We’ll be back with our next post on Monday. Enjoy the weekend, everyone!

Jeff Masters and Bob Henson

Hurricane

Cat 2 Otto Slams Nicaragua, Costa Rica; Strongest Late-Season Hurricane on Record

By: Jeff Masters and Bob Henson , 6:12 PM GMT on November 24, 2016

Small but potent Hurricane Otto plowed into the Caribbean coast around 1 PM EST Thursday less than 20 miles north of the border between Nicaragua and Costa Rica, making history in the process. As Otto approached the Central American coast, the storm’s eye was clearly visible on satellite--a compelling sight any time of year, but especially on the same day that people in the United States were celebrating Thanksgiving and putting thoughts of hurricane season out of their minds. With top sustained winds of 110 mph at the top of the Category 2 range as of 1 PM Thursday, Otto was in a three-way tie as the strongest Atlantic hurricane ever recorded this late in the year (see Figure 3 below). Otto is also the latest hurricane to make landfall anywhere in the Atlantic basin in records going back to 1851. A Category 1 storm passed about 30 miles north of the Turks and Caicos Islands on November 28, 1887. In addition, Otto now holds the mark for the southernmost hurricane landfall on record for Central America. No hurricane or tropical storm has ever been recorded in Costa Rica, but it is possible Otto's center will pass over parts of northwestern Costa Rica while Otto is still a tropical storm or hurricane (see below).

Otto’s small size allowed it to vault to top-end Category 2 strength from Wednesday night to Thursday morning after it had weakened to tropical storm strength earlier on Wednesday. As Otto approached the coastline, its hurricane-force winds only extended out to 15 miles from its center and tropical-storm-force winds extended out to 70 miles. Because the more powerful winds are on the right-hand side of a Northern Hemisphere hurricane, this meant Nicaragua would bear the brunt of Otto’s winds, although parts of far northeast Costa Rica were experiencing much rougher conditions than they are accustomed to.


Figure 1. Enhanced infrared image of Hurricane Otto as it approached the coast of southern Nicaragua and northern Costa Rica at 1515Z (10:15 am EST) Thursday, November 24, 2016. Image credit: NOAA/NESDIS.


Figure 2. Two children are embraced by their father in Bluefields, Nicaragua, as Hurricane Otto approached on November 23, 2016. Image credit: INTI OCON/AFP/Getty Images.

Otto’s impact on people and structures was minimized by its landfall location, as the storm was moving across the sparsely populated area encompassed by the Indio Maiz Biological Reserve and the Punta Gorda Natural Reserve. There may be significant damage to the reserves themselves, though. The small town of San Juan de Nicaragua (formerly Greytown, population about 1300) may have experienced hurricane conditions as Otto’s eye passed just to the north of it. Later on Thursday, winds up to tropical-storm force may affect the more populated region around Nicaragua’s capital, Managua. There are no weather stations in Weather Underground’s PWS network within 50 miles of Otto’s landfall location, and the last Hurricane Hunter foray into Otto’s inner core was just after 11Z Thursday (6:00 am EST), so we will have to depend mainly on satellite estimates for Otto’s intensity at landfall.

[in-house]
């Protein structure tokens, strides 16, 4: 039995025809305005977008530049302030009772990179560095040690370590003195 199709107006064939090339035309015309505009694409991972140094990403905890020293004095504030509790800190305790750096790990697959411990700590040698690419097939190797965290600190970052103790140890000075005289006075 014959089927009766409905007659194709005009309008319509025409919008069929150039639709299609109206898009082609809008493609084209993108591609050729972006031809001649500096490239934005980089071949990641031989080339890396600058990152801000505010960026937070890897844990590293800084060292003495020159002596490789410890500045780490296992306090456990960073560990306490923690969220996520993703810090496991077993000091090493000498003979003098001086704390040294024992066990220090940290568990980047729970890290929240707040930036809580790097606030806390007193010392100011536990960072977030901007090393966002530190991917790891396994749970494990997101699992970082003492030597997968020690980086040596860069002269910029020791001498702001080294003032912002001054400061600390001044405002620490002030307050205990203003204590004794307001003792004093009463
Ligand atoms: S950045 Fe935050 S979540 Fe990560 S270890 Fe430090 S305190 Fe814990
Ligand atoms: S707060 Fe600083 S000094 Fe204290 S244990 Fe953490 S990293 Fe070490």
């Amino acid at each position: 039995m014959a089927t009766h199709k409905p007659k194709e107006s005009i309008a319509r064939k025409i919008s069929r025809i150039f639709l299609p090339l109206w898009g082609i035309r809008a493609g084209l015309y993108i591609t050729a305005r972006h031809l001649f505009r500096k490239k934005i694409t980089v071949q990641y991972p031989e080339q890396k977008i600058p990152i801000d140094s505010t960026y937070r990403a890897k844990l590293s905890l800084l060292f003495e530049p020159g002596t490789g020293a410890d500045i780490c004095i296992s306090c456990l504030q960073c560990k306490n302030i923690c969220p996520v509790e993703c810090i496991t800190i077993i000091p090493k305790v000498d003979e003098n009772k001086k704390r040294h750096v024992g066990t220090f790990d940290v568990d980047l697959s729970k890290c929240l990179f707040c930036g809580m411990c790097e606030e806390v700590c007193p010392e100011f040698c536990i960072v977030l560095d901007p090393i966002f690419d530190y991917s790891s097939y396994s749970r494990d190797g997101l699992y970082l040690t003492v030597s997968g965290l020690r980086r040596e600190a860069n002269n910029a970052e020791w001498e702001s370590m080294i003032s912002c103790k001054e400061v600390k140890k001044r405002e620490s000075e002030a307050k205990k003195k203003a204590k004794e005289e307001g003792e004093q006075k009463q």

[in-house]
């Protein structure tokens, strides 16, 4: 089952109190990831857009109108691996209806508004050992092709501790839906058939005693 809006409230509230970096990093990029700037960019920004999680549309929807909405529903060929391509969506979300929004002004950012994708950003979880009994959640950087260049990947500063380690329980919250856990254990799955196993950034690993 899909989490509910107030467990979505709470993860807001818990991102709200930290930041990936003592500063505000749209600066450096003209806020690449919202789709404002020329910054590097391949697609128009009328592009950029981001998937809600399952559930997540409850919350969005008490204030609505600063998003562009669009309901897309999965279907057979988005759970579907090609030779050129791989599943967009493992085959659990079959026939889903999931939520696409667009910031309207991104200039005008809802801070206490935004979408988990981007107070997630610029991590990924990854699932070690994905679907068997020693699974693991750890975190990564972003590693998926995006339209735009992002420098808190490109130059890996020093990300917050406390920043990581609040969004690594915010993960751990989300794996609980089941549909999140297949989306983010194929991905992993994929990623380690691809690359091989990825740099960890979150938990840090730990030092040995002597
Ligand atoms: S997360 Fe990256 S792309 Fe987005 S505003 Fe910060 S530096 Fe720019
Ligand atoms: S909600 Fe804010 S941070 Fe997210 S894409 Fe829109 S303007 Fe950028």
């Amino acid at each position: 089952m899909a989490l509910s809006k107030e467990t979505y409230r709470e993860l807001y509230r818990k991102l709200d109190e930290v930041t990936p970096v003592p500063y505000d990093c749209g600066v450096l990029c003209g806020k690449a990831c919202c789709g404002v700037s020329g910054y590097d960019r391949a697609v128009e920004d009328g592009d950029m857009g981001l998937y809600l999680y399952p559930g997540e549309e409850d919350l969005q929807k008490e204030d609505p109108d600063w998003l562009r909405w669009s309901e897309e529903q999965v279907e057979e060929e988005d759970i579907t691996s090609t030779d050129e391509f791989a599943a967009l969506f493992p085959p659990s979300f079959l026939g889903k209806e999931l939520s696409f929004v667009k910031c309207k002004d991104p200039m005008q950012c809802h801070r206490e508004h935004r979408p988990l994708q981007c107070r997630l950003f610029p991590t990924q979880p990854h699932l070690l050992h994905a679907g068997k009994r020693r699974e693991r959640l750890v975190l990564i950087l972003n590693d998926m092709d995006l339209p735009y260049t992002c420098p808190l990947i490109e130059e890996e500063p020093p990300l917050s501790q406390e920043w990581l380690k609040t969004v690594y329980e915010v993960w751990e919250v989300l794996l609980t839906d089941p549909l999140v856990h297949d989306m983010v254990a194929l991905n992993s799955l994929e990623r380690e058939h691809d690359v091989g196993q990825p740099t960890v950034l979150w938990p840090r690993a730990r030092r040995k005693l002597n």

Rainfall will be a significant threat with Otto from Thursday into Friday. Localized torrents of up to 15” - 20” are possible along Otto’s track across southern Nicaragua and northern Costa Rica. The outer fringes of Otto’s circulation may produce rains of 5” or more along higher elevations along the Caribbean coast of Honduras and the Pacific coast of western Panama and southern Costa Rica.


Figure 3. Tracks of all Atlantic tropical storms and hurricanes recorded between 1851 - 2016 on November 24 or later. A total of 50 storms have been observed this late in year; only three of these reached Category 2 strength prior to Otto. Otto is tied for strongest Atlantic hurricane ever observed this late in the year, along with a 1934 storm that had 110 mph winds at 7 am EST November 24, and an 1853 hurricane that also had 110 mph winds at 7 am EST November 24. Image credit: NOAA.

Otto may become the first storm to keep its name from Atlantic to Pacific
A ridge of high pressure to Otto’s north will keep the storm rolling westward on Thursday afternoon and evening across southern Nicaragua and northern Costa Rica, which are far less mountainous than other parts of Central America. In fact, part of Otto’s northern circulation could pass over Lake Nicaragua, one of the top-ten biggest freshwater lakes in the Americas. With land influence at a relative minimum, Otto is projected by NHC to be a tropical storm when it enters the Pacific early Friday. If Otto does maintain its identity as a named storm, as expected, it will keep the name Otto in the Pacific. Should Otto dissipate but its remnants manage to redevelop in the Pacific, the new storm would take the name Virgil from the Eastern Pacific list.

More than a dozen “crossover” tropical cyclones have been recorded, most of them moving from Atlantic to Pacific rather than vice versa. The most recent was Hermine (2010), which formed as an East Pacific tropical depression before entering the western Gulf and striking the northeast coast of Mexico as a tropical storm. Otto would be the first crossover storm in modern records to keep its name in going from one basin to another, since NHC’s previous practice was to rename such systems. All of Otto’s predecessors in this realm--including Hurricane Cesar-Douglas (1996)--underwent a name change when moving from Atlantic to Pacific or vice versa.